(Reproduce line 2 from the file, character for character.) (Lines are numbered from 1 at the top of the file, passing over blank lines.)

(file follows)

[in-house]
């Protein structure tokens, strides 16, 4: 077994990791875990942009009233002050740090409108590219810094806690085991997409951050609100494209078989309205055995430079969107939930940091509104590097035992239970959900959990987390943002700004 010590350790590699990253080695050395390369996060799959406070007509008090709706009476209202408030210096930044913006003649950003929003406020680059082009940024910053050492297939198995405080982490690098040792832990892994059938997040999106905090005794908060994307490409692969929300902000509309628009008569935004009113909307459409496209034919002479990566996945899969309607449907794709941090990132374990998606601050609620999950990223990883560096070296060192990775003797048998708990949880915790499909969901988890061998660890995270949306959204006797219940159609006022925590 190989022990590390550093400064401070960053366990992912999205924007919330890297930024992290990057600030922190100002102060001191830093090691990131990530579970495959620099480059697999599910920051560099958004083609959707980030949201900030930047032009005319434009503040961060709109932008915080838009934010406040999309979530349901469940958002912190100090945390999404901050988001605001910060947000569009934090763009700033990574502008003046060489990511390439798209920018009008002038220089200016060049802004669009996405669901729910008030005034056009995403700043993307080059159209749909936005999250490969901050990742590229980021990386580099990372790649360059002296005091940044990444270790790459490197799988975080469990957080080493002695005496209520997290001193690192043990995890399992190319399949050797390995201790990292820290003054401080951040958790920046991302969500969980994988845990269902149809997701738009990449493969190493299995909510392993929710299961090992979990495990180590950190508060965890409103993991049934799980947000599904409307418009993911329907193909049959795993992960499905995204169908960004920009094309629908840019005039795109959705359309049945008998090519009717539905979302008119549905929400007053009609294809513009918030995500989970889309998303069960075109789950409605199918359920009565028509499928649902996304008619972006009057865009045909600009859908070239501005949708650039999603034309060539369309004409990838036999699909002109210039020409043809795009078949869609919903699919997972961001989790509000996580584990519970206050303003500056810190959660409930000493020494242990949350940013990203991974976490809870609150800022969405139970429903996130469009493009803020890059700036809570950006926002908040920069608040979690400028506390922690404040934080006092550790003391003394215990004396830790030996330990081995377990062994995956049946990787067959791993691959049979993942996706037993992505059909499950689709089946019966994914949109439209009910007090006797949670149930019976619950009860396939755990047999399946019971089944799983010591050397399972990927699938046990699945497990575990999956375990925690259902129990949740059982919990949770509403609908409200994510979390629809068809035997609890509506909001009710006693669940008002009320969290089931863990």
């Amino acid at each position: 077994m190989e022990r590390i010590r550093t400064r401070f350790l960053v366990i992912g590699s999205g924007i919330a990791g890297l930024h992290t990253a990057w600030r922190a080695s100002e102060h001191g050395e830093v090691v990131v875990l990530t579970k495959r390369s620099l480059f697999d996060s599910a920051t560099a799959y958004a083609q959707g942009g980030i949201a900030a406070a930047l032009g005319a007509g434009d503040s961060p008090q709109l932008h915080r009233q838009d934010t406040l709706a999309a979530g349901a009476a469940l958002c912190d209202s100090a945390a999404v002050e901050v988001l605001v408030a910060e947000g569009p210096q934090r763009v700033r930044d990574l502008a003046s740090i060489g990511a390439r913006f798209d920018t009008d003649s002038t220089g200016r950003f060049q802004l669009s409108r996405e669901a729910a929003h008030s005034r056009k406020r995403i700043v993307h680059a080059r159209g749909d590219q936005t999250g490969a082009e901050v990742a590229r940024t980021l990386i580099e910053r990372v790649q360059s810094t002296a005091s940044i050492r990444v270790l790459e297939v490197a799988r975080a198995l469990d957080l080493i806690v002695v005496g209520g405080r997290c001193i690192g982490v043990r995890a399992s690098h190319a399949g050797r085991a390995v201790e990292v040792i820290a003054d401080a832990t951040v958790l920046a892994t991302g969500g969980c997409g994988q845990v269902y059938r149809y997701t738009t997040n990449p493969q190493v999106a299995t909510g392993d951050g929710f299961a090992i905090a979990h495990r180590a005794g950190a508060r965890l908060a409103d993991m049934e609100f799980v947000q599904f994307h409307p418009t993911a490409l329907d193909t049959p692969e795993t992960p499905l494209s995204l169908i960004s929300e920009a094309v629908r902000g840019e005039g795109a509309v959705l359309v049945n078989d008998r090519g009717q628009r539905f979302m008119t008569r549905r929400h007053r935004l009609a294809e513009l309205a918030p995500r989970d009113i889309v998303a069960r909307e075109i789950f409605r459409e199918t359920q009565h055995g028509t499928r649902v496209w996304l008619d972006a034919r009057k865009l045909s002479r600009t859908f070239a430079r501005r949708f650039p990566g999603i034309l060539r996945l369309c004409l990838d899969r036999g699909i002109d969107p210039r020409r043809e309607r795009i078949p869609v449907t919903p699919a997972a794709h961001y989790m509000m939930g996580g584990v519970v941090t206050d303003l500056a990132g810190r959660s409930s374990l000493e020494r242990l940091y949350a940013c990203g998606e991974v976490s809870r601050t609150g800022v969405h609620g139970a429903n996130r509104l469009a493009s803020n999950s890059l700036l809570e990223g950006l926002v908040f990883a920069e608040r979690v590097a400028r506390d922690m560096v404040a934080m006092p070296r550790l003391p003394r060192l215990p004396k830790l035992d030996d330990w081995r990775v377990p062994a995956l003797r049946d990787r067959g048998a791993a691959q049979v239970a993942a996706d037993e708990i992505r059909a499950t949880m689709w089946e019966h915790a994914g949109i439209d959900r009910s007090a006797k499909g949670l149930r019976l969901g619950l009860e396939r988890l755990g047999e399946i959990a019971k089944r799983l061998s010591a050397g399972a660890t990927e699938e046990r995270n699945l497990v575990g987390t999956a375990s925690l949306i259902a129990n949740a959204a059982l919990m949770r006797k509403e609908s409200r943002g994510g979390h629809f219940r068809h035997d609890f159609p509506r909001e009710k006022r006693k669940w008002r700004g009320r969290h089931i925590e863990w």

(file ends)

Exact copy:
């Protein structure tokens, strides 16, 4: 077994990791875990942009009233002050740090409108590219810094806690085991997409951050609100494209078989309205055995430079969107939930940091509104590097035992239970959900959990987390943002700004 010590350790590699990253080695050395390369996060799959406070007509008090709706009476209202408030210096930044913006003649950003929003406020680059082009940024910053050492297939198995405080982490690098040792832990892994059938997040999106905090005794908060994307490409692969929300902000509309628009008569935004009113909307459409496209034919002479990566996945899969309607449907794709941090990132374990998606601050609620999950990223990883560096070296060192990775003797048998708990949880915790499909969901988890061998660890995270949306959204006797219940159609006022925590 190989022990590390550093400064401070960053366990992912999205924007919330890297930024992290990057600030922190100002102060001191830093090691990131990530579970495959620099480059697999599910920051560099958004083609959707980030949201900030930047032009005319434009503040961060709109932008915080838009934010406040999309979530349901469940958002912190100090945390999404901050988001605001910060947000569009934090763009700033990574502008003046060489990511390439798209920018009008002038220089200016060049802004669009996405669901729910008030005034056009995403700043993307080059159209749909936005999250490969901050990742590229980021990386580099990372790649360059002296005091940044990444270790790459490197799988975080469990957080080493002695005496209520997290001193690192043990995890399992190319399949050797390995201790990292820290003054401080951040958790920046991302969500969980994988845990269902149809997701738009990449493969190493299995909510392993929710299961090992979990495990180590950190508060965890409103993991049934799980947000599904409307418009993911329907193909049959795993992960499905995204169908960004920009094309629908840019005039795109959705359309049945008998090519009717539905979302008119549905929400007053009609294809513009918030995500989970889309998303069960075109789950409605199918359920009565028509499928649902996304008619972006009057865009045909600009859908070239501005949708650039999603034309060539369309004409990838036999699909002109210039020409043809795009078949869609919903699919997972961001989790509000996580584990519970206050303003500056810190959660409930000493020494242990949350940013990203991974976490809870609150800022969405139970429903996130469009493009803020890059700036809570950006926002908040920069608040979690400028506390922690404040934080006092550790003391003394215990004396830790030996330990081995377990062994995956049946990787067959791993691959049979993942996706037993992505059909499950689709089946019966994914949109439209009910007090006797949670149930019976619950009860396939755990047999399946019971089944799983010591050397399972990927699938046990699945497990575990999956375990925690259902129990949740059982919990949770509403609908409200994510979390629809068809035997609890509506909001009710006693669940008002009320969290089931863990």